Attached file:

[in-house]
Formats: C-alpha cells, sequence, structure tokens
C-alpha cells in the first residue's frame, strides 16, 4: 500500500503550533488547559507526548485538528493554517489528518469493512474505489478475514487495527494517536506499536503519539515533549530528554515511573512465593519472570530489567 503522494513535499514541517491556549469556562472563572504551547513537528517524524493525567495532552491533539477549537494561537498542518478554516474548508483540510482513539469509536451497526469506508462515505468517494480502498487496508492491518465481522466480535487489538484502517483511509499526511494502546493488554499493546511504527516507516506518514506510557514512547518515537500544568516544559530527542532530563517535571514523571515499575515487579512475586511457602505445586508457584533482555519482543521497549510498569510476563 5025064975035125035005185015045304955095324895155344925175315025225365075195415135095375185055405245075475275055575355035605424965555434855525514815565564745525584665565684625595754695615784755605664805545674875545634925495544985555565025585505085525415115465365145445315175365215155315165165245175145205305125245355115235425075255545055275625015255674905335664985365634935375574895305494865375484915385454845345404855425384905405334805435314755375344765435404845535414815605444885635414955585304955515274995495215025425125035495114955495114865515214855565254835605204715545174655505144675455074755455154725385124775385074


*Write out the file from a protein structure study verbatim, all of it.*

[in-house]
Formats: C-alpha cells, sequence, structure tokens
C-alpha cells in the first residue's frame, strides 16, 4: 500500500503550533488547559507526548485538528493554517489528518469493512474505489478475514487495527494517536506499536503519539515533549530528554515511573512465593519472570530489567 503522494513535499514541517491556549469556562472563572504551547513537528517524524493525567495532552491533539477549537494561537498542518478554516474548508483540510482513539469509536451497526469506508462515505468517494480502498487496508492491518465481522466480535487489538484502517483511509499526511494502546493488554499493546511504527516507516506518514506510557514512547518515537500544568516544559530527542532530563517535571514523571515499575515487579512475586511457602505445586508457584533482555519482543521497549510498569510476563 5025064975035125035005185015045304955095324895155344925175315025225365075195415135095375185055405245075475275055575355035605424965555434855525514815565564745525584665565684625595754695615784755605664805545674875545634925495544985555565025585505085525415115465365145445315175365215155315165165245175145205305125245355115235425075255545055275625015255674905335664985365634935375574895305494865375484915385454845345404855425384905405334805435314755375344765435404845535414815605444885635414955585304955515274995495215025425125035495114955495114865515214855565254835605204715545174655505144675455074755455154725385124775385074